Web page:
A Seat at the Table: James Trapani, Recruiting Operations Associate at SevenRooms
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Every year towards the end of March, United States Citizenship and Immigration Services (USCIS) holds a visa lottery for companies that wish to hire a foreign worker on an H-1B visa. This visa allows US companies to hire foreign workers on a temporary basis, and the selection lottery to obtain one is known as the “H-1B lottery.”
In 2020, the H-1B lottery undergoes a slight but important change. While the numbers of available slots remain the same as in previous years, the process for applying for an H-1B visa now requires much less upfront paperwork and cost. Instead of applying to the lottery with a fee and lengthy application, H-1B lottery applicants in 2020 will first need to register through an online registration system and pay a $10.00 fee (plus any applicable attorney costs). After the employer is notified that they have been selected in the lottery, they will need to work with their attorney to submit the entire H-1B petition along with applicable filing fees.
Prior to this year, hundreds of thousands of employers would incur upfront attorney fees and would have to budget thousands of dollars for USCIS filing fees prior to the USCIS issuing a decision on those H-1B petitions that would be selected in the lottery for review.
For applications selected in the lottery, USCIS would cash the filing fees (ranging from $1,710 to $3,900) and then proceed to review the H-1B petition. If the application was not chosen, USCIS would return the filing fees. In either event, H-1B sponsors (the employer) used to be out thousands of dollars for a period of months.
For this year’s H-1B lottery, USCIS is hoping the new system will streamline the process on their end and reduce up-front costs and paperwork for potential employers. USCIS’ $10 registration fee, which—combined with the nominal cost of retaining a lawyer or law firm—adds up to a much more reasonable cost to apply for an H-1B visa.
Read on for more details about how to apply for an H-1B visa.
General requirements for an H-1B potential employee (beneficiary):
General requirements for an H-1B specialty occupation (the job being offered to the applicant by the company):
Once you’ve decided that a job is available within your organization, the potential employee qualifies, and you’re ready to file for the H-1B visa lottery, you will need to understand the process.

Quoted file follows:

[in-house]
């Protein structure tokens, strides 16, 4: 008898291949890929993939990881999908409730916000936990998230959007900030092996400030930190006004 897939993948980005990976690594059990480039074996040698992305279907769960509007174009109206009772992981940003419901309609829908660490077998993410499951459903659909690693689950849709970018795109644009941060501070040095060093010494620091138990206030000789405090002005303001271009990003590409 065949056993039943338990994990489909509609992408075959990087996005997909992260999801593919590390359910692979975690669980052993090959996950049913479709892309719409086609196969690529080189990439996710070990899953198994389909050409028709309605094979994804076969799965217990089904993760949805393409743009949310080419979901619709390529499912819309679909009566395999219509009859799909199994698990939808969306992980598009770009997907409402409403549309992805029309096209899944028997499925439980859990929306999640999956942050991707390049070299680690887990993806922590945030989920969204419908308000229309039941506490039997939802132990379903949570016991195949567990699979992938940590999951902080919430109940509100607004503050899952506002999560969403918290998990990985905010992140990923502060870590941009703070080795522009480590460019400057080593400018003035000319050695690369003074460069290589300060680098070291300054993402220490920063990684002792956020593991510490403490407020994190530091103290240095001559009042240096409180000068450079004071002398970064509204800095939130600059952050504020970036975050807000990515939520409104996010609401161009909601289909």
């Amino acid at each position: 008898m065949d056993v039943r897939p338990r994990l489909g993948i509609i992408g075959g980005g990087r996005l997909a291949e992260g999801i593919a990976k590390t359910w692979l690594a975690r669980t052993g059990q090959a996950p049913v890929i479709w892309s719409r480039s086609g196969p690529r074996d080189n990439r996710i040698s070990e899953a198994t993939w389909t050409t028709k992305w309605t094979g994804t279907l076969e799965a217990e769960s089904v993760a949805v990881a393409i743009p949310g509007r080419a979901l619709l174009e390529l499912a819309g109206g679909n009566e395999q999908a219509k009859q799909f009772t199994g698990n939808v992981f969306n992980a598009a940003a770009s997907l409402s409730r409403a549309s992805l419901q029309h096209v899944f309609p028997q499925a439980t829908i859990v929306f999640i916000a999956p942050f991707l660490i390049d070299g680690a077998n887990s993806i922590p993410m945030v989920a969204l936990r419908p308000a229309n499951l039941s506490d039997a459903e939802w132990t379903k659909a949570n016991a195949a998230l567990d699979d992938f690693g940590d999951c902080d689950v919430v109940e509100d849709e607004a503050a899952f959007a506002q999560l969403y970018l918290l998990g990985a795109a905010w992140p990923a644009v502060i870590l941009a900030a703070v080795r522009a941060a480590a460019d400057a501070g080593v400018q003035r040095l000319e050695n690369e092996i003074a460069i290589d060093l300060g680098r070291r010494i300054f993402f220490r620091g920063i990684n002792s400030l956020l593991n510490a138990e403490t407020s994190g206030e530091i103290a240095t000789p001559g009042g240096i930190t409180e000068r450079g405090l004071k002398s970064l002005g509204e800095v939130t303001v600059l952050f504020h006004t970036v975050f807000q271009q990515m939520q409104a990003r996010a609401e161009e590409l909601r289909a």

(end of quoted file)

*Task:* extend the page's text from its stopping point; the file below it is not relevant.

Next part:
The H-1B cap is split into two categories: master’s cap and regular (bachelor’s) cap. The master’s cap is reserved for those applicants who hold a US (or equivalent) master’s degree and the regular cap is reserved for those applicants who hold a US (or equivalent) bachelor’s degree.
There is a numerical limit for both categories. This is how it works:
One registration per potential employee per company is permitted, with no duplicate entries. If a company has multiple EINs and there are two different jobs, representing a legitimate business need, this is permissible.
There is a waitlist for all registrations, but judging from historical numbers, this won’t be available or used.
If your company uses an attorney, you will need to have Form G-28 (attorney representation form) on file. Note that at this point in the process, you will not yet need position information such as job title, job description, salary info, etc.
If your application was selected in the lottery... what’s next?
Well, here’s the problem: USCIS has never done this before. There may be delays, but here are estimates for projected timelines:
Yes, assuming you meet the other degree requirements. USCIS noted that the “[F]inal rule does not alter the general requirement for establishing eligibility at the time the petition is filed.…
Eligibility for H-1B classification does not need to be demonstrated at the time a registration is submitted.”
As a general rule, the company pays the applicant’s attorney and registration fees. By law, some fees cannot be paid for the employee. Our office generally recommends the employer pay all fees associated with the H-1B application.
Self-employment for H-1B applicants is not permitted; in fact, the applicant/employer has to establish several requirements. This will need to be discussed in length with an attorney to establish eligibility.
Yes, there are many different options. Contact our office to discuss the options.
If you are interested in learning about the H-1B process we recommend contacting Sid Chary Esq. for more information at email@example.com or www.charylaw.com
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